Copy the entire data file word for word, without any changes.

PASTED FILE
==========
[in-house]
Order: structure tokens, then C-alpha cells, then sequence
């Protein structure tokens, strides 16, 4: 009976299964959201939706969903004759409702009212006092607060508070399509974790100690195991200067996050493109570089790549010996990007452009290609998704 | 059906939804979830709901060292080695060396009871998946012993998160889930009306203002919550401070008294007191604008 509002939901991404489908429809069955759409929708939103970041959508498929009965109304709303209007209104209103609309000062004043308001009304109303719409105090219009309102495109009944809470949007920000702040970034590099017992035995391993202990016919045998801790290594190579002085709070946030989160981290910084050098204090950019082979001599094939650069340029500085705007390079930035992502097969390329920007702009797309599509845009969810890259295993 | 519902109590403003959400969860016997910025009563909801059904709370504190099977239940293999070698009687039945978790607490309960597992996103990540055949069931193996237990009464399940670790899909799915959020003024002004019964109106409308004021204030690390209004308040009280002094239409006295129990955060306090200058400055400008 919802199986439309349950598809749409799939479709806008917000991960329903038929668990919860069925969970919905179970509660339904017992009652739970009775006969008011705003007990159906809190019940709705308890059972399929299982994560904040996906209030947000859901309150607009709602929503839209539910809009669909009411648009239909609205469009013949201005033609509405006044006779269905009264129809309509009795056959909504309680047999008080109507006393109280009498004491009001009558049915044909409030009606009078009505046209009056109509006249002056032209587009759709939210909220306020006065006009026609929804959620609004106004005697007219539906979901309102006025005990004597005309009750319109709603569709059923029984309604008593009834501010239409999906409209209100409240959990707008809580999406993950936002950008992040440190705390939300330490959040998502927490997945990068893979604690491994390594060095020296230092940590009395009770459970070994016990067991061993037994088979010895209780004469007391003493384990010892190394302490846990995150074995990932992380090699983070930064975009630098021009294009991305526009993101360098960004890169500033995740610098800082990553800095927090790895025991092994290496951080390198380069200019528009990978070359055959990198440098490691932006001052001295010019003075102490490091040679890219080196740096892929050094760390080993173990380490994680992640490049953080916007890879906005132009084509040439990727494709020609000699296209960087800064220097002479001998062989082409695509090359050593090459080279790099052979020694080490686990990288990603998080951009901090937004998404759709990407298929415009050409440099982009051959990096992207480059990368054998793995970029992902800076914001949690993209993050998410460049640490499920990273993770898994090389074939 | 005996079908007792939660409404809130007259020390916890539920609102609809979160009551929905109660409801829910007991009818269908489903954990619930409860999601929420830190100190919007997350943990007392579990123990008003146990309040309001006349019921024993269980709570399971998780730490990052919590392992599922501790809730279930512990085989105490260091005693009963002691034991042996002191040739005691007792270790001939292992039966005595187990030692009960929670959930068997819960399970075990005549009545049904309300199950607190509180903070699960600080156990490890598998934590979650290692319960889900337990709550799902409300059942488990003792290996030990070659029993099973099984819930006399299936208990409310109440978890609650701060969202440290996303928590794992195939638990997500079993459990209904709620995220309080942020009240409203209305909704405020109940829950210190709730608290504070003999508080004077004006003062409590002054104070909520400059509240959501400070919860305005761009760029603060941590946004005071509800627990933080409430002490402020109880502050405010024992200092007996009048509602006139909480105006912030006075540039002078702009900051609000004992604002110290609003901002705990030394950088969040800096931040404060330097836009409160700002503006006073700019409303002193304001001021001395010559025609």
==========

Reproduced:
[in-house]
Order: structure tokens, then C-alpha cells, then sequence
């Protein structure tokens, strides 16, 4: 009976299964959201939706969903004759409702009212006092607060508070399509974790100690195991200067996050493109570089790549010996990007452009290609998704 | 059906939804979830709901060292080695060396009871998946012993998160889930009306203002919550401070008294007191604008 509002939901991404489908429809069955759409929708939103970041959508498929009965109304709303209007209104209103609309000062004043308001009304109303719409105090219009309102495109009944809470949007920000702040970034590099017992035995391993202990016919045998801790290594190579002085709070946030989160981290910084050098204090950019082979001599094939650069340029500085705007390079930035992502097969390329920007702009797309599509845009969810890259295993 | 519902109590403003959400969860016997910025009563909801059904709370504190099977239940293999070698009687039945978790607490309960597992996103990540055949069931193996237990009464399940670790899909799915959020003024002004019964109106409308004021204030690390209004308040009280002094239409006295129990955060306090200058400055400008 919802199986439309349950598809749409799939479709806008917000991960329903038929668990919860069925969970919905179970509660339904017992009652739970009775006969008011705003007990159906809190019940709705308890059972399929299982994560904040996906209030947000859901309150607009709602929503839209539910809009669909009411648009239909609205469009013949201005033609509405006044006779269905009264129809309509009795056959909504309680047999008080109507006393109280009498004491009001009558049915044909409030009606009078009505046209009056109509006249002056032209587009759709939210909220306020006065006009026609929804959620609004106004005697007219539906979901309102006025005990004597005309009750319109709603569709059923029984309604008593009834501010239409999906409209209100409240959990707008809580999406993950936002950008992040440190705390939300330490959040998502927490997945990068893979604690491994390594060095020296230092940590009395009770459970070994016990067991061993037994088979010895209780004469007391003493384990010892190394302490846990995150074995990932992380090699983070930064975009630098021009294009991305526009993101360098960004890169500033995740610098800082990553800095927090790895025991092994290496951080390198380069200019528009990978070359055959990198440098490691932006001052001295010019003075102490490091040679890219080196740096892929050094760390080993173990380490994680992640490049953080916007890879906005132009084509040439990727494709020609000699296209960087800064220097002479001998062989082409695509090359050593090459080279790099052979020694080490686990990288990603998080951009901090937004998404759709990407298929415009050409440099982009051959990096992207480059990368054998793995970029992902800076914001949690993209993050998410460049640490499920990273993770898994090389074939 | 005996079908007792939660409404809130007259020390916890539920609102609809979160009551929905109660409801829910007991009818269908489903954990619930409860999601929420830190100190919007997350943990007392579990123990008003146990309040309001006349019921024993269980709570399971998780730490990052919590392992599922501790809730279930512990085989105490260091005693009963002691034991042996002191040739005691007792270790001939292992039966005595187990030692009960929670959930068997819960399970075990005549009545049904309300199950607190509180903070699960600080156990490890598998934590979650290692319960889900337990709550799902409300059942488990003792290996030990070659029993099973099984819930006399299936208990409310109440978890609650701060969202440290996303928590794992195939638990997500079993459990209904709620995220309080942020009240409203209305909704405020109940829950210190709730608290504070003999508080004077004006003062409590002054104070909520400059509240959501400070919860305005761009760029603060941590946004005071509800627990933080409430002490402020109880502050405010024992200092007996009048509602006139909480105006912030006075540039002078702009900051609000004992604002110290609003901002705990030394950088969040800096931040404060330097836009409160700002503006006073700019409303002193304001001021001395010559025609």